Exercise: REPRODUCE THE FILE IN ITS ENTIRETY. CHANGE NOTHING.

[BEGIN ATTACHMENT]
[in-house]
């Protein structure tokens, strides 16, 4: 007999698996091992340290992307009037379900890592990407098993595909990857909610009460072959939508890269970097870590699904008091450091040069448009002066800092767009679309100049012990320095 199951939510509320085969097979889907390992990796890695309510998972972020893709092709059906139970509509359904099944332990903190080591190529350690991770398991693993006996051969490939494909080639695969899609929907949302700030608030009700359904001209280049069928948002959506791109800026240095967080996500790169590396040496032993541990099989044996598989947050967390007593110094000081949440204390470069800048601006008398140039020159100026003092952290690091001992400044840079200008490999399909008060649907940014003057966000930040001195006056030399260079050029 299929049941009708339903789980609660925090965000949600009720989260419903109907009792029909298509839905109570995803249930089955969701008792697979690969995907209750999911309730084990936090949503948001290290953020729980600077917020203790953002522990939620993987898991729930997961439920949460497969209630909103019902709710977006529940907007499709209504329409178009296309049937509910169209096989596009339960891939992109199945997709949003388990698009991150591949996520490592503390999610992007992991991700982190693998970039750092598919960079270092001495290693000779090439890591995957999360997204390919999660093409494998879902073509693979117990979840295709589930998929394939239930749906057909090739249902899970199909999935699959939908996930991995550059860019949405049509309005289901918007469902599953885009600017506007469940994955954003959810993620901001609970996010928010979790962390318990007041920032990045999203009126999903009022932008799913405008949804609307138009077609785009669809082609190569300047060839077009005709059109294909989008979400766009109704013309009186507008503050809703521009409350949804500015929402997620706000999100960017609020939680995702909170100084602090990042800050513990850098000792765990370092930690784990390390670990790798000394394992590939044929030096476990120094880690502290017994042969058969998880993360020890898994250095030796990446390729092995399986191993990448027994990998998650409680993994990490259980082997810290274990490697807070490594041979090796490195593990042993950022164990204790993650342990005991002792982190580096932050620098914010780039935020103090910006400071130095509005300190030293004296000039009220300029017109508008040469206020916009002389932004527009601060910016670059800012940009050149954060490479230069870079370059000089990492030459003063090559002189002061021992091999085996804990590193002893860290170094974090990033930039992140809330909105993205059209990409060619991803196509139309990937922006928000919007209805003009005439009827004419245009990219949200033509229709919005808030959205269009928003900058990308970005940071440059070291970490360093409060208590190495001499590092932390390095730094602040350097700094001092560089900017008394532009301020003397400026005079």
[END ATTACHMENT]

[in-house]
């Protein structure tokens, strides 16, 4: 007999698996091992340290992307009037379900890592990407098993595909990857909610009460072959939508890269970097870590699904008091450091040069448009002066800092767009679309100049012990320095 199951939510509320085969097979889907390992990796890695309510998972972020893709092709059906139970509509359904099944332990903190080591190529350690991770398991693993006996051969490939494909080639695969899609929907949302700030608030009700359904001209280049069928948002959506791109800026240095967080996500790169590396040496032993541990099989044996598989947050967390007593110094000081949440204390470069800048601006008398140039020159100026003092952290690091001992400044840079200008490999399909008060649907940014003057966000930040001195006056030399260079050029 299929049941009708339903789980609660925090965000949600009720989260419903109907009792029909298509839905109570995803249930089955969701008792697979690969995907209750999911309730084990936090949503948001290290953020729980600077917020203790953002522990939620993987898991729930997961439920949460497969209630909103019902709710977006529940907007499709209504329409178009296309049937509910169209096989596009339960891939992109199945997709949003388990698009991150591949996520490592503390999610992007992991991700982190693998970039750092598919960079270092001495290693000779090439890591995957999360997204390919999660093409494998879902073509693979117990979840295709589930998929394939239930749906057909090739249902899970199909999935699959939908996930991995550059860019949405049509309005289901918007469902599953885009600017506007469940994955954003959810993620901001609970996010928010979790962390318990007041920032990045999203009126999903009022932008799913405008949804609307138009077609785009669809082609190569300047060839077009005709059109294909989008979400766009109704013309009186507008503050809703521009409350949804500015929402997620706000999100960017609020939680995702909170100084602090990042800050513990850098000792765990370092930690784990390390670990790798000394394992590939044929030096476990120094880690502290017994042969058969998880993360020890898994250095030796990446390729092995399986191993990448027994990998998650409680993994990490259980082997810290274990490697807070490594041979090796490195593990042993950022164990204790993650342990005991002792982190580096932050620098914010780039935020103090910006400071130095509005300190030293004296000039009220300029017109508008040469206020916009002389932004527009601060910016670059800012940009050149954060490479230069870079370059000089990492030459003063090559002189002061021992091999085996804990590193002893860290170094974090990033930039992140809330909105993205059209990409060619991803196509139309990937922006928000919007209805003009005439009827004419245009990219949200033509229709919005808030959205269009928003900058990308970005940071440059070291970490360093409060208590190495001499590092932390390095730094602040350097700094001092560089900017008394532009301020003397400026005079």